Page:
SAR’s Academic Freedom Monitoring Project investigates and reports attacks on higher education with the aim of raising awareness, generating advocacy, and increasing protection for scholars, students, and academic communities. Learn more.

Date of Incident: February 24, 2019

Attack Types: Killings, Violence, Disappearances | Other

Institution(s):University of Medical Sciences and Technology

Region & Country:Northern Africa | Sudan

New or Ongoing:New Incident

On February 24, 2019, Sudanese authorities entered the campus of University of Medical Sciences and Technology (UMST) and reportedly used violence against non-violent student protesters.

Since December 19, 2018, protesters in Khartoum and throughout Sudan have been demonstrating over food shortages and demanding the resignation of President Omar al-Bashir. Scholars, students, and various professional groups have played a leading role in the protests. Rights groups report at least 45 people have been killed during the protests. On February 22, President al-Bashir declared a year-long state emergency.

On February 24, roughly 1,000 students participated in a peaceful campus protest. In response, authorities reportedly entered UMST’s campus gates, causing students to flee. Authorities then proceeded to storm campus buildings, fire tear gas at students, and beat students with sticks, leaving several students injured.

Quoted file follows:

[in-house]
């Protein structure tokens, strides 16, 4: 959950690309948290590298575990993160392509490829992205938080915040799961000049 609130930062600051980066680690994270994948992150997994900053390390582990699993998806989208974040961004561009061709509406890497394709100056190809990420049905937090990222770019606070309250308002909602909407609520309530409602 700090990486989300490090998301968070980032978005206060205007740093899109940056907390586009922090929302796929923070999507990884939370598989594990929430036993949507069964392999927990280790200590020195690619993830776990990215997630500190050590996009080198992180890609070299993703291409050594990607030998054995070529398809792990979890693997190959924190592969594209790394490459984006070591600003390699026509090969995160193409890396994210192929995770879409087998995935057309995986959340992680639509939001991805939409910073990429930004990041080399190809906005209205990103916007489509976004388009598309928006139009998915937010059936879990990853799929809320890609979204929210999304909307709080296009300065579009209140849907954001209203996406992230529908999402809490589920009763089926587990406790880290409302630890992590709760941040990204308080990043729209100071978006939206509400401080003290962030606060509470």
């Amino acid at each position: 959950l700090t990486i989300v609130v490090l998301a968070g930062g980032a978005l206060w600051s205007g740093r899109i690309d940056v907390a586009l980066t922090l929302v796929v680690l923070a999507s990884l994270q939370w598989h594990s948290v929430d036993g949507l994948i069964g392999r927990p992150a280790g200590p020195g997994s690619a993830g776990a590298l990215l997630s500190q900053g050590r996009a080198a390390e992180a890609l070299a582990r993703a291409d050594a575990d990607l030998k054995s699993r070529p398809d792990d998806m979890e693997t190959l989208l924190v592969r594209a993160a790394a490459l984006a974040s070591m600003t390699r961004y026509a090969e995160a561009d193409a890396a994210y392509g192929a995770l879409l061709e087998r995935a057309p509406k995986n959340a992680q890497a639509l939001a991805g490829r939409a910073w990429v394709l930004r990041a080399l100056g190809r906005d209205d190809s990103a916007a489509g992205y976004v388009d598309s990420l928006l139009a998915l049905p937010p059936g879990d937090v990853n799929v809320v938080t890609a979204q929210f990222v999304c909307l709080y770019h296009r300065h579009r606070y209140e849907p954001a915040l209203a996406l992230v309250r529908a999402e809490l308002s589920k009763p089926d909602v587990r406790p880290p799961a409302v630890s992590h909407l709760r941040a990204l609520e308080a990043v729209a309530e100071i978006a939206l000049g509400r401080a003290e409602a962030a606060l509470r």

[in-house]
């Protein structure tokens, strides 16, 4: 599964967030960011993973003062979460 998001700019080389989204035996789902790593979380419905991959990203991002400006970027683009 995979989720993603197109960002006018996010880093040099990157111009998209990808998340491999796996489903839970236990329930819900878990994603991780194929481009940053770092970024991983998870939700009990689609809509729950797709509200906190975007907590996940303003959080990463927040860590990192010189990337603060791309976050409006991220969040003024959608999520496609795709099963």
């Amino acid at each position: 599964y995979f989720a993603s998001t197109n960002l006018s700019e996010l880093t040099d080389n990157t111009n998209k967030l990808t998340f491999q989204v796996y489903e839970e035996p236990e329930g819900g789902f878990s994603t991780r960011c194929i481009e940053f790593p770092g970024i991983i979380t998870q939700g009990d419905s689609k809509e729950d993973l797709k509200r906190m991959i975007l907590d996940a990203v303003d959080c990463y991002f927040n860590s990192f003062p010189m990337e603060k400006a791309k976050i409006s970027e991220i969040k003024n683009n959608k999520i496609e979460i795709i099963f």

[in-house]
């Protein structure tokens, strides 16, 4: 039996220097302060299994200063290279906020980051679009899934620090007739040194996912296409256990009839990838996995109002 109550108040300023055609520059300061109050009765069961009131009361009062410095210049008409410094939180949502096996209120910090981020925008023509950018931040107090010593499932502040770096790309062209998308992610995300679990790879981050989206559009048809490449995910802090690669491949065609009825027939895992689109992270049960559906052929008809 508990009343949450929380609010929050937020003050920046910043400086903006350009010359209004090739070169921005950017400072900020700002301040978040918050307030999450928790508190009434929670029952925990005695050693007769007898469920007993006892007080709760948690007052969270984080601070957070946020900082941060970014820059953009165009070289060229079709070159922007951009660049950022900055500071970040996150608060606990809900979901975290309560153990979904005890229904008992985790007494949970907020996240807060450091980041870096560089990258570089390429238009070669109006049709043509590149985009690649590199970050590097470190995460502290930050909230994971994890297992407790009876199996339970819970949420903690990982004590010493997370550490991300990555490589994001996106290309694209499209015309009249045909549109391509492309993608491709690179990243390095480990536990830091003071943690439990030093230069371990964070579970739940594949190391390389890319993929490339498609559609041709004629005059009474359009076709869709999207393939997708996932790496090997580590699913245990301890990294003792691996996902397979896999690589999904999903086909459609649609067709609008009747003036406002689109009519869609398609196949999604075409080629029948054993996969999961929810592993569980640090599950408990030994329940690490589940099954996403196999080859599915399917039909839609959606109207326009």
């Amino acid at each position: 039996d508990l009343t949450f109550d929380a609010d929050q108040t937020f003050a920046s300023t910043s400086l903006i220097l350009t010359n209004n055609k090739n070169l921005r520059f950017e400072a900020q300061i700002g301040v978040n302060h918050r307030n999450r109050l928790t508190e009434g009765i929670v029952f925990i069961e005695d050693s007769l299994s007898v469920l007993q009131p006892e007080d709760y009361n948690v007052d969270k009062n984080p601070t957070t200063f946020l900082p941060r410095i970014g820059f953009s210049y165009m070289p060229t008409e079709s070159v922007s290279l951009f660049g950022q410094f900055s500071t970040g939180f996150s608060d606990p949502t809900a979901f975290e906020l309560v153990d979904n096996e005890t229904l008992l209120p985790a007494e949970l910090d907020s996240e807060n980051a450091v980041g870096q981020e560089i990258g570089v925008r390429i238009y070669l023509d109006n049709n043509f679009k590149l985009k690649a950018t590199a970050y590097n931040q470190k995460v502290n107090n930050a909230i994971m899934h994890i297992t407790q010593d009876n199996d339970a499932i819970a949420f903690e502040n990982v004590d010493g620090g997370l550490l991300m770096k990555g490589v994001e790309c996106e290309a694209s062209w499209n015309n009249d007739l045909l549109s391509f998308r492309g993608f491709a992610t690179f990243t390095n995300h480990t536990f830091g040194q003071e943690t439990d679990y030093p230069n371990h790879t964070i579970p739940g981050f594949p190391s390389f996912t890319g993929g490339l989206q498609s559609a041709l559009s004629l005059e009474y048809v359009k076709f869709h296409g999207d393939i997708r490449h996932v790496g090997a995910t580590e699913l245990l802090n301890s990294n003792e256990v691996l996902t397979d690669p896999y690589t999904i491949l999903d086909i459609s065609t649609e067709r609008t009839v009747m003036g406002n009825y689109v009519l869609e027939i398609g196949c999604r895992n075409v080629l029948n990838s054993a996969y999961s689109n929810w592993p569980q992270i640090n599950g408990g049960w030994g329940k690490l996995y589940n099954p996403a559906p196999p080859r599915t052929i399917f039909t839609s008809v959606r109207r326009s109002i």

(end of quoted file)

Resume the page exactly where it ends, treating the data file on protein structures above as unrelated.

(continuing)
Scholars at Risk is concerned about the entry onto campus and use of force by armed government authorities during a peaceful campus protest in order to restrict student expression — conduct that is expressly protected under international human rights instruments including the Universal Declaration of Human Rights and the International Covenant on Civil and Political Rights, to which Sudan is a party. State authorities have a responsibility to refrain from the use of force to restrict or retaliate against peaceful expressive activity. In addition to the harm to the immediate victims, such incidents undermine freedom of expression, freedom of assembly, institutional autonomy, academic freedom, and democratic society generally.